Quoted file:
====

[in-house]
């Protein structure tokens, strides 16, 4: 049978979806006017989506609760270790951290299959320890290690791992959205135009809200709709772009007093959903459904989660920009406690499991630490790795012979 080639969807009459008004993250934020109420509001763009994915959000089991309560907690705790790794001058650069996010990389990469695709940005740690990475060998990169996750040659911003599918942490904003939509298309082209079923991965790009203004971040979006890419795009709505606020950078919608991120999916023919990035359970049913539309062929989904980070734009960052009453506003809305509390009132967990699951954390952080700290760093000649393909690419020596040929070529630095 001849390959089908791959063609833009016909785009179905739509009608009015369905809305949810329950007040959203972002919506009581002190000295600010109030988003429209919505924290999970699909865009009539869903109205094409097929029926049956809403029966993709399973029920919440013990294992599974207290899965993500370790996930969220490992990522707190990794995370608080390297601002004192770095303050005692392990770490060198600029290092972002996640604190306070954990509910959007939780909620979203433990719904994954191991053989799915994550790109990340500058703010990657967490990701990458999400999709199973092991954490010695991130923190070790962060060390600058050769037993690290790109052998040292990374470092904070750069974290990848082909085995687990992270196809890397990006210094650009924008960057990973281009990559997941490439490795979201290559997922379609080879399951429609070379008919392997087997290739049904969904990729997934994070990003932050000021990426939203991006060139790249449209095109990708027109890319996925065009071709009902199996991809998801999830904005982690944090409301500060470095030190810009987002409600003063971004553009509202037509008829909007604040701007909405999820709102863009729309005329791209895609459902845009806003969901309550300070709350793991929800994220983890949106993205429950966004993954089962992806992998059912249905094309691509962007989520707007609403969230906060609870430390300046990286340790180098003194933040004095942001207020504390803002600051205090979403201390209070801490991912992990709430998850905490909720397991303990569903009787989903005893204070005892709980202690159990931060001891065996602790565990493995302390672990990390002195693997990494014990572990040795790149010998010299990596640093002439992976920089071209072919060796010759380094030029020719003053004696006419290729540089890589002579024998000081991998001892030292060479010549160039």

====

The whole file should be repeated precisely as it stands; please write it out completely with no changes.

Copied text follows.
[in-house]
């Protein structure tokens, strides 16, 4: 049978979806006017989506609760270790951290299959320890290690791992959205135009809200709709772009007093959903459904989660920009406690499991630490790795012979 080639969807009459008004993250934020109420509001763009994915959000089991309560907690705790790794001058650069996010990389990469695709940005740690990475060998990169996750040659911003599918942490904003939509298309082209079923991965790009203004971040979006890419795009709505606020950078919608991120999916023919990035359970049913539309062929989904980070734009960052009453506003809305509390009132967990699951954390952080700290760093000649393909690419020596040929070529630095 001849390959089908791959063609833009016909785009179905739509009608009015369905809305949810329950007040959203972002919506009581002190000295600010109030988003429209919505924290999970699909865009009539869903109205094409097929029926049956809403029966993709399973029920919440013990294992599974207290899965993500370790996930969220490992990522707190990794995370608080390297601002004192770095303050005692392990770490060198600029290092972002996640604190306070954990509910959007939780909620979203433990719904994954191991053989799915994550790109990340500058703010990657967490990701990458999400999709199973092991954490010695991130923190070790962060060390600058050769037993690290790109052998040292990374470092904070750069974290990848082909085995687990992270196809890397990006210094650009924008960057990973281009990559997941490439490795979201290559997922379609080879399951429609070379008919392997087997290739049904969904990729997934994070990003932050000021990426939203991006060139790249449209095109990708027109890319996925065009071709009902199996991809998801999830904005982690944090409301500060470095030190810009987002409600003063971004553009509202037509008829909007604040701007909405999820709102863009729309005329791209895609459902845009806003969901309550300070709350793991929800994220983890949106993205429950966004993954089962992806992998059912249905094309691509962007989520707007609403969230906060609870430390300046990286340790180098003194933040004095942001207020504390803002600051205090979403201390209070801490991912992990709430998850905490909720397991303990569903009787989903005893204070005892709980202690159990931060001891065996602790565990493995302390672990990390002195693997990494014990572990040795790149010998010299990596640093002439992976920089071209072919060796010759380094030029020719003053004696006419290729540089890589002579024998000081991998001892030292060479010549160039």